Another note: In most cases, anyone that is going to go to your site - will have a modern browser. And I'm confident that all of the latest browsers support that method.
For example, if you're creating an IT website, then 99.9% of your visitors will be into computers, and thus, almost certainly have a modern browser.
0
 
LVL 53

Accepted Solution

by:
COBOLdinosaur earned 2000 total points
ID: 13394915
You will find the gamut of approaches to three column layout here:

http://css-discuss.incutio.com/?page=ThreeColumnLayouts

Cd&
0
 

Author Comment

by:alpineer
ID: 13395067
Dinosaur!

you are the winner. That's what I was looking for. I knew it wasn't so easy. I had actually come across some of those sites today but it is great to have an entire list to compare techniques.

I think I will try the flanking method. That should work for my layout, and without creating havoc on what I have already done.

Thanks.

InteractiveMind - I don't think it is just a problem with older browsers, it is all the flavors for various platforms and some newer browsers too. I do understand that it doesn't seem worth the trouble when you look at browser stats, but since someone has gone to the trouble of figuring out all the hacks and fixes, we might as well use them.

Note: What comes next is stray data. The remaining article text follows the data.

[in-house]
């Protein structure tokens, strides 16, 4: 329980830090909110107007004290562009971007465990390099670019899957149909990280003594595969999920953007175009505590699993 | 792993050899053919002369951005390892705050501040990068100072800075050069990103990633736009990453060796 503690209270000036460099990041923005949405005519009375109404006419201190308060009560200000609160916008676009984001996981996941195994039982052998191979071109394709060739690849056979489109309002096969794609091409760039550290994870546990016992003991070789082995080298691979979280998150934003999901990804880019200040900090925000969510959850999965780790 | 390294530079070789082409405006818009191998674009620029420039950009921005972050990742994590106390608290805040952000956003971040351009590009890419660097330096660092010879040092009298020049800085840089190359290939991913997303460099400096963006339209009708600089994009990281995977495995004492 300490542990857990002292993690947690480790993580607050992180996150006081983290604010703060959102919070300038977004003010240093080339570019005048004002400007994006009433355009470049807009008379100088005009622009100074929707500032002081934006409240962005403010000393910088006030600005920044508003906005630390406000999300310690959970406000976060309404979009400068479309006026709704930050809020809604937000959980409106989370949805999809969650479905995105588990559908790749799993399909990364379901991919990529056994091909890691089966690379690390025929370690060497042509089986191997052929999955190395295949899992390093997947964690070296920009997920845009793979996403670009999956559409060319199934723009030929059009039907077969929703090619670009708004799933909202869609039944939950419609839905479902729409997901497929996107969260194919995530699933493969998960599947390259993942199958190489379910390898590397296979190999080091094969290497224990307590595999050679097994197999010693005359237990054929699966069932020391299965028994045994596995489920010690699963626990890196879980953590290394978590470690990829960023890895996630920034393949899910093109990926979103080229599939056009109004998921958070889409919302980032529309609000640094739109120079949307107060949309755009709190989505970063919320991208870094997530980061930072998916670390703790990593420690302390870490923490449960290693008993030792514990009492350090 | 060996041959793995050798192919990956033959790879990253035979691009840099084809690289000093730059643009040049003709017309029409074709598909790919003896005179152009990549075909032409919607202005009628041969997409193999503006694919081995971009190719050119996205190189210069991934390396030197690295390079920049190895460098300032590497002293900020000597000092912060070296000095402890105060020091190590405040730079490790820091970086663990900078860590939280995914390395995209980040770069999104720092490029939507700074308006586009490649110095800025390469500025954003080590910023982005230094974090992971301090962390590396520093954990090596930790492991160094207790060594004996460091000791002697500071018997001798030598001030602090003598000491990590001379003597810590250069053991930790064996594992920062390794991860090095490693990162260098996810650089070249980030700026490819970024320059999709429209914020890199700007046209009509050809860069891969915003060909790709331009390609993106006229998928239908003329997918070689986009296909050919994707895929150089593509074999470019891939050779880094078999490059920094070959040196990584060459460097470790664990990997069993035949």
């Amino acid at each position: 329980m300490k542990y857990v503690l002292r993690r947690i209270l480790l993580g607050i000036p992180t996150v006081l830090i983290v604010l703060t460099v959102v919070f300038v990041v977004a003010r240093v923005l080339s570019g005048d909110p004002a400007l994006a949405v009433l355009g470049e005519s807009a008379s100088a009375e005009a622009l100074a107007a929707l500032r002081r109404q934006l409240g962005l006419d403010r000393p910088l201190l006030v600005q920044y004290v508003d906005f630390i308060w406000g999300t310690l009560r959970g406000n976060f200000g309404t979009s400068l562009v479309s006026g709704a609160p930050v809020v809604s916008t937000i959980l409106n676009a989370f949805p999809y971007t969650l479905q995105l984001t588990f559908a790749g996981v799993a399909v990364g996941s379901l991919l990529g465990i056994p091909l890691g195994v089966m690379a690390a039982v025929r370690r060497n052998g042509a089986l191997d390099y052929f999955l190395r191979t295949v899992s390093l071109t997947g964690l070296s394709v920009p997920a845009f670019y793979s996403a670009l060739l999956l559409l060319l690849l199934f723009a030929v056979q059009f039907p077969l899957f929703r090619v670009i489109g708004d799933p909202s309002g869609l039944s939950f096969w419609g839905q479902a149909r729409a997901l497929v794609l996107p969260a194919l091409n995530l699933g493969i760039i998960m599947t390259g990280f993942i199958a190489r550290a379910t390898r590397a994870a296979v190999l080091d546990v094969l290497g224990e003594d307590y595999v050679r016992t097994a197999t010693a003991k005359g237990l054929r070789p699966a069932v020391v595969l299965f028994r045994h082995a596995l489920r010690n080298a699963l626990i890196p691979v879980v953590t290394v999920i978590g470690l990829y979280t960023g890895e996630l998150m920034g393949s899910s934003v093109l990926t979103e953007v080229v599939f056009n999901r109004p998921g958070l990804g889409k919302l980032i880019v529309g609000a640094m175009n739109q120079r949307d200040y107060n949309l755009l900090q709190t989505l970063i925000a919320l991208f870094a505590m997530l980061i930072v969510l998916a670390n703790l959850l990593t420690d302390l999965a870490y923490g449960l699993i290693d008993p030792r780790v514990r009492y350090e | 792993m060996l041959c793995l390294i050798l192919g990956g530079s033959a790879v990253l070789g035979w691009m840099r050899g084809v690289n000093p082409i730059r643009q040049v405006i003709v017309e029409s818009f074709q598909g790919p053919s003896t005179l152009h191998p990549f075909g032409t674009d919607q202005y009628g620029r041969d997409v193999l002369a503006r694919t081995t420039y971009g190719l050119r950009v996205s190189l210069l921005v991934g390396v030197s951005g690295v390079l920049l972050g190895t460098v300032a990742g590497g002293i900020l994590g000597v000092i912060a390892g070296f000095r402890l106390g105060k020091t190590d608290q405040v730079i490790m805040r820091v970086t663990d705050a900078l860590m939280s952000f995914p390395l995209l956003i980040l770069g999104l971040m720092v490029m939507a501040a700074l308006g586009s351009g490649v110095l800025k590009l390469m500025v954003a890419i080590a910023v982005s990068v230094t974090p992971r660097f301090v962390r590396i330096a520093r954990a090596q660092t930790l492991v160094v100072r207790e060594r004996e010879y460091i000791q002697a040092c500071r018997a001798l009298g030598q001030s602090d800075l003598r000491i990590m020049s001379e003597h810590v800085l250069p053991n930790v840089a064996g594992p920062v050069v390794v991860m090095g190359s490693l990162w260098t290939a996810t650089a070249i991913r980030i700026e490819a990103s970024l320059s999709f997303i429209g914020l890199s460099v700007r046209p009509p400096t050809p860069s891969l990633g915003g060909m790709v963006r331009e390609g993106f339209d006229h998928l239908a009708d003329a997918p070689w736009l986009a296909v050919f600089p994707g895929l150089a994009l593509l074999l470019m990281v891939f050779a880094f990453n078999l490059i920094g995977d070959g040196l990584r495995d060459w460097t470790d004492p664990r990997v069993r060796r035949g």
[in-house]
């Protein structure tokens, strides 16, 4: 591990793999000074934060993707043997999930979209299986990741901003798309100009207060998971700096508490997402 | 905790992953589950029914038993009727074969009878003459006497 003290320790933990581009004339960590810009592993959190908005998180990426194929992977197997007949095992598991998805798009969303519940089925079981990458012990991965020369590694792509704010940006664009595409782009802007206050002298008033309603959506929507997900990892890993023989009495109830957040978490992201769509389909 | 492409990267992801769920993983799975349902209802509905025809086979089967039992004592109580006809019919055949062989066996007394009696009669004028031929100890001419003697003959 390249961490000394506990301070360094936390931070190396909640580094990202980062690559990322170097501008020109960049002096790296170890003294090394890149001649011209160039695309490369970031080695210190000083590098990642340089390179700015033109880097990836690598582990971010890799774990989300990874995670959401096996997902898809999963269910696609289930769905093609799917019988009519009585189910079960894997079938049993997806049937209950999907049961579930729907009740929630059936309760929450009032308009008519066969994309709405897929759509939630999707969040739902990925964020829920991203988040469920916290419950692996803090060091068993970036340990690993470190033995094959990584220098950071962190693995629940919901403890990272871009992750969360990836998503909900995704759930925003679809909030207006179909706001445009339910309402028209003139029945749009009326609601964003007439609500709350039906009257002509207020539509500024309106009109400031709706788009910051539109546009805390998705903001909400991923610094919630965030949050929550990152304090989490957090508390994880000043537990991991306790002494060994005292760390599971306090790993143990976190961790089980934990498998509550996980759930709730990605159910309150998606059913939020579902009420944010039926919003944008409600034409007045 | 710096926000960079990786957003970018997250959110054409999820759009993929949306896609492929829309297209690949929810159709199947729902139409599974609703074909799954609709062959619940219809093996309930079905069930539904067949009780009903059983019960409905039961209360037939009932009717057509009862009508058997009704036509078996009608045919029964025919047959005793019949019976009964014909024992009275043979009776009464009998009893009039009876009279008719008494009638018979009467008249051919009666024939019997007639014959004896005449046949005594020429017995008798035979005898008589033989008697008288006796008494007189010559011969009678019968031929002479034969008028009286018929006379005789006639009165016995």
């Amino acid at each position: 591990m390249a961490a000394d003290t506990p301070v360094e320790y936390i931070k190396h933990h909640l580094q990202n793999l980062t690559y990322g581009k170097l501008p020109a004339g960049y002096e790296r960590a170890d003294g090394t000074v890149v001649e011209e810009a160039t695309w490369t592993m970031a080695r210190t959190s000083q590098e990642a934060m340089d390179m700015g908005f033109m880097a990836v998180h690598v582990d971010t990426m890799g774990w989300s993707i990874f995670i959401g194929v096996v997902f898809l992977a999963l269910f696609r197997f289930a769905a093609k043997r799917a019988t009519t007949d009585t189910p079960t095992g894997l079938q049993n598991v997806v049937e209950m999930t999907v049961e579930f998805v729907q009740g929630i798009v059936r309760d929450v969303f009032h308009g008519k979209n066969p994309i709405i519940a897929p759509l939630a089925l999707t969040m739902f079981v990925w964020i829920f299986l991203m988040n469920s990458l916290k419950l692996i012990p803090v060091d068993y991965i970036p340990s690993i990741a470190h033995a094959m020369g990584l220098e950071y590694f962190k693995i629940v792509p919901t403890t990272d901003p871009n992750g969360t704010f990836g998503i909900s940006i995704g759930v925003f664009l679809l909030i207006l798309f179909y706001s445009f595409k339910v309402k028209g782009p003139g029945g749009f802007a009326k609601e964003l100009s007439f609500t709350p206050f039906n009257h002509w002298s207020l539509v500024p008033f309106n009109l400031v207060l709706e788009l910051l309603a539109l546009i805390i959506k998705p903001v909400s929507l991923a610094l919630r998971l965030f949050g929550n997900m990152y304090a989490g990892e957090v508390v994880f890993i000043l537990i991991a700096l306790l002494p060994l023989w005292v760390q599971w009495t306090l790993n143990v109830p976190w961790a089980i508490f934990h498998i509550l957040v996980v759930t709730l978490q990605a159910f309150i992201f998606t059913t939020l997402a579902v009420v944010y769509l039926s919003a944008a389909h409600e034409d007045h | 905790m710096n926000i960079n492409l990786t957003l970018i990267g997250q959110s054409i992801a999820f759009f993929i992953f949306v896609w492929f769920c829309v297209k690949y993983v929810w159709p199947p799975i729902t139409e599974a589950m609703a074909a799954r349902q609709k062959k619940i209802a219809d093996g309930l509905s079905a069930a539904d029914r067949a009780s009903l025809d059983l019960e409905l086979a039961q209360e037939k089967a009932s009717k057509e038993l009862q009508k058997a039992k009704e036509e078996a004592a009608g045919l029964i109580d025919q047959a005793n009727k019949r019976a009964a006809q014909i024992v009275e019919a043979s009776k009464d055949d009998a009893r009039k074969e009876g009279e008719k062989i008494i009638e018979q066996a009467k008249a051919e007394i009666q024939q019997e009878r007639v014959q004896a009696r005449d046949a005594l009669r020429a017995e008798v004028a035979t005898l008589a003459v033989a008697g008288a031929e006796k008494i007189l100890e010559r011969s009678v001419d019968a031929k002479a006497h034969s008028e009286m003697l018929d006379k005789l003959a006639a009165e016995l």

Thanks to both of you.
0
 

Author Comment

by:alpineer
ID: 13395234
Can I sneak in just one question, or rather a clarification?

Are all those fixes necessary because there are 3 columns? I mean, is it all much simpler with just 2 columns?
0
 
LVL 53

Expert Comment

by:COBOLdinosaur
ID: 13395415
The hacks, workaround and tweaks, are not because of any given layout format, but because of differences in how the browser manufactures have support and/or implement the parts of the CSS specifications.  Mozilla and Firefox have a very high level of compliance, but IE is defective in many ways.  Opera is quirky, and the browsers on a Mac sometimes seem to be from another universe.  One way to reduce the differences is to use a strict doctype.  I normally use:
<!DOCTYPE HTML PUBLIC "-//W3C//DTD HTML 4.01//EN" "http://www.w3.org/TR/html4/strict.dtd"> 

which is the most robust in the current enviroment.

Glad we could help.  Thanks for the A. :^)

Cd&